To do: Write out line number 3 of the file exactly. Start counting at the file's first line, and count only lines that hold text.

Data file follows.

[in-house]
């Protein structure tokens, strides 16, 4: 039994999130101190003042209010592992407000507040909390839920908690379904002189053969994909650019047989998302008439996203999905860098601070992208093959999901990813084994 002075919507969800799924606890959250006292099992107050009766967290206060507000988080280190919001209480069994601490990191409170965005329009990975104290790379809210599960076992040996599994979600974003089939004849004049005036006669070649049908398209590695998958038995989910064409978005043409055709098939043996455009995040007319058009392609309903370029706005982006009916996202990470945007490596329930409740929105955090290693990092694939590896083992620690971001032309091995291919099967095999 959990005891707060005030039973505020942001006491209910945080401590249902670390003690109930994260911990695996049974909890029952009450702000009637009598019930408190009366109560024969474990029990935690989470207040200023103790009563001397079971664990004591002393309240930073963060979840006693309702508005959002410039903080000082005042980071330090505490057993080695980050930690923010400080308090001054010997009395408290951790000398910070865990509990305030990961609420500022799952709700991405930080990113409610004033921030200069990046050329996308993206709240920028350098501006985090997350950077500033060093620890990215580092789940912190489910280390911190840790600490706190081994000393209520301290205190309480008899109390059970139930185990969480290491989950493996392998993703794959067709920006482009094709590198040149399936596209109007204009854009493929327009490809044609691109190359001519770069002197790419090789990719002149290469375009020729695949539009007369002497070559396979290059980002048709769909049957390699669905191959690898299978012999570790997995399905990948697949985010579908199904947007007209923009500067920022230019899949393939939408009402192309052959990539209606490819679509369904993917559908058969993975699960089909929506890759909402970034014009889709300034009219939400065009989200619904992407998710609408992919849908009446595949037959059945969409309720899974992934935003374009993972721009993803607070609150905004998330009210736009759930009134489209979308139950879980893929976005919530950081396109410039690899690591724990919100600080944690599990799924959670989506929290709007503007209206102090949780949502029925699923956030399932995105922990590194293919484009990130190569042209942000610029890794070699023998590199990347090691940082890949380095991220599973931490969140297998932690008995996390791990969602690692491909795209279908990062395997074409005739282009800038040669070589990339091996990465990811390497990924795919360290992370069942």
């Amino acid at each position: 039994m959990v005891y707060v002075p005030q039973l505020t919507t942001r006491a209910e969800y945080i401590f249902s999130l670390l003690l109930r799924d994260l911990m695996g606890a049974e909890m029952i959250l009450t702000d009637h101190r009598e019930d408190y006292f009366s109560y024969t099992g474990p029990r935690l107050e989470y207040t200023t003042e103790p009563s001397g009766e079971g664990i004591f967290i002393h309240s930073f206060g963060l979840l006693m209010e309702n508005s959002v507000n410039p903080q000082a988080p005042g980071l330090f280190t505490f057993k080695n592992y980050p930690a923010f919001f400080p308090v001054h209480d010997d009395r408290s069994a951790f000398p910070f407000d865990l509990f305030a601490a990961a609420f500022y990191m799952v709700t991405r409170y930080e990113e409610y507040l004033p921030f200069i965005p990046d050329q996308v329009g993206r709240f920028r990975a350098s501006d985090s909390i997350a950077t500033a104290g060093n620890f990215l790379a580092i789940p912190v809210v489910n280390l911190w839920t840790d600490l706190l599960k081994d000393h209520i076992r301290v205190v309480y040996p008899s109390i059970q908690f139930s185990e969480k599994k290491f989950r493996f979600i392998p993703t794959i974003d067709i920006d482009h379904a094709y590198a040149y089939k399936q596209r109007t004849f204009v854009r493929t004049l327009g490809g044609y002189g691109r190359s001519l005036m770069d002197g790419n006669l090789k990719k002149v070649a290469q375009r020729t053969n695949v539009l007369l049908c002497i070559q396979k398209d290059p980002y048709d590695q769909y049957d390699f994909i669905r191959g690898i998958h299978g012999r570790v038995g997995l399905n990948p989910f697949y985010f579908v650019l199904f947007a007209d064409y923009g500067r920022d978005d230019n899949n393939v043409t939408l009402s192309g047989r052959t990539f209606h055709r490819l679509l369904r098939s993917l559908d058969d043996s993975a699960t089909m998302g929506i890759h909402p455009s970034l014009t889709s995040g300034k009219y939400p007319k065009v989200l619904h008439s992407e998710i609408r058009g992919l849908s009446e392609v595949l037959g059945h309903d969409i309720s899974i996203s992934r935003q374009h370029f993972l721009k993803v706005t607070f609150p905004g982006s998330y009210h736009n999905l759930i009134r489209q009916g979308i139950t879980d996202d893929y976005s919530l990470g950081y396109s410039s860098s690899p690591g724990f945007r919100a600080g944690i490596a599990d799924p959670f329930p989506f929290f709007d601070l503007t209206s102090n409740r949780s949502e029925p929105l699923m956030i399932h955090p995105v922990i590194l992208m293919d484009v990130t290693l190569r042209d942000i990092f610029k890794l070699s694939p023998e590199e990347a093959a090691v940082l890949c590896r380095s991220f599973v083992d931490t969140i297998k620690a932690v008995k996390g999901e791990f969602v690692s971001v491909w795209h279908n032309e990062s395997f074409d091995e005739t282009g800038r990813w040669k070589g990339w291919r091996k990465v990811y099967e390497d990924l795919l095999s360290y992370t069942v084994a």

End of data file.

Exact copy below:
């Amino acid at each position: 039994m959990v005891y707060v002075p005030q039973l505020t919507t942001r006491a209910e969800y945080i401590f249902s999130l670390l003690l109930r799924d994260l911990m695996g606890a049974e909890m029952i959250l009450t702000d009637h101190r009598e019930d408190y006292f009366s109560y024969t099992g474990p029990r935690l107050e989470y207040t200023t003042e103790p009563s001397g009766e079971g664990i004591f967290i002393h309240s930073f206060g963060l979840l006693m209010e309702n508005s959002v507000n410039p903080q000082a988080p005042g980071l330090f280190t505490f057993k080695n592992y980050p930690a923010f919001f400080p308090v001054h209480d010997d009395r408290s069994a951790f000398p910070f407000d865990l509990f305030a601490a990961a609420f500022y990191m799952v709700t991405r409170y930080e990113e409610y507040l004033p921030f200069i965005p990046d050329q996308v329009g993206r709240f920028r990975a350098s501006d985090s909390i997350a950077t500033a104290g060093n620890f990215l790379a580092i789940p912190v809210v489910n280390l911190w839920t840790d600490l706190l599960k081994d000393h209520i076992r301290v205190v309480y040996p008899s109390i059970q908690f139930s185990e969480k599994k290491f989950r493996f979600i392998p993703t794959i974003d067709i920006d482009h379904a094709y590198a040149y089939k399936q596209r109007t004849f204009v854009r493929t004049l327009g490809g044609y002189g691109r190359s001519l005036m770069d002197g790419n006669l090789k990719k002149v070649a290469q375009r020729t053969n695949v539009l007369l049908c002497i070559q396979k398209d290059p980002y048709d590695q769909y049957d390699f994909i669905r191959g690898i998958h299978g012999r570790v038995g997995l399905n990948p989910f697949y985010f579908v650019l199904f947007a007209d064409y923009g500067r920022d978005d230019n899949n393939v043409t939408l009402s192309g047989r052959t990539f209606h055709r490819l679509l369904r098939s993917l559908d058969d043996s993975a699960t089909m998302g929506i890759h909402p455009s970034l014009t889709s995040g300034k009219y939400p007319k065009v989200l619904h008439s992407e998710i609408r058009g992919l849908s009446e392609v595949l037959g059945h309903d969409i309720s899974i996203s992934r935003q374009h370029f993972l721009k993803v706005t607070f609150p905004g982006s998330y009210h736009n999905l759930i009134r489209q009916g979308i139950t879980d996202d893929y976005s919530l990470g950081y396109s410039s860098s690899p690591g724990f945007r919100a600080g944690i490596a599990d799924p959670f329930p989506f929290f709007d601070l503007t209206s102090n409740r949780s949502e029925p929105l699923m956030i399932h955090p995105v922990i590194l992208m293919d484009v990130t290693l190569r042209d942000i990092f610029k890794l070699s694939p023998e590199e990347a093959a090691v940082l890949c590896r380095s991220f599973v083992d931490t969140i297998k620690a932690v008995k996390g999901e791990f969602v690692s971001v491909w795209h279908n032309e990062s395997f074409d091995e005739t282009g800038r990813w040669k070589g990339w291919r091996k990465v990811y099967e390497d990924l795919l095999s360290y992370t069942v084994a």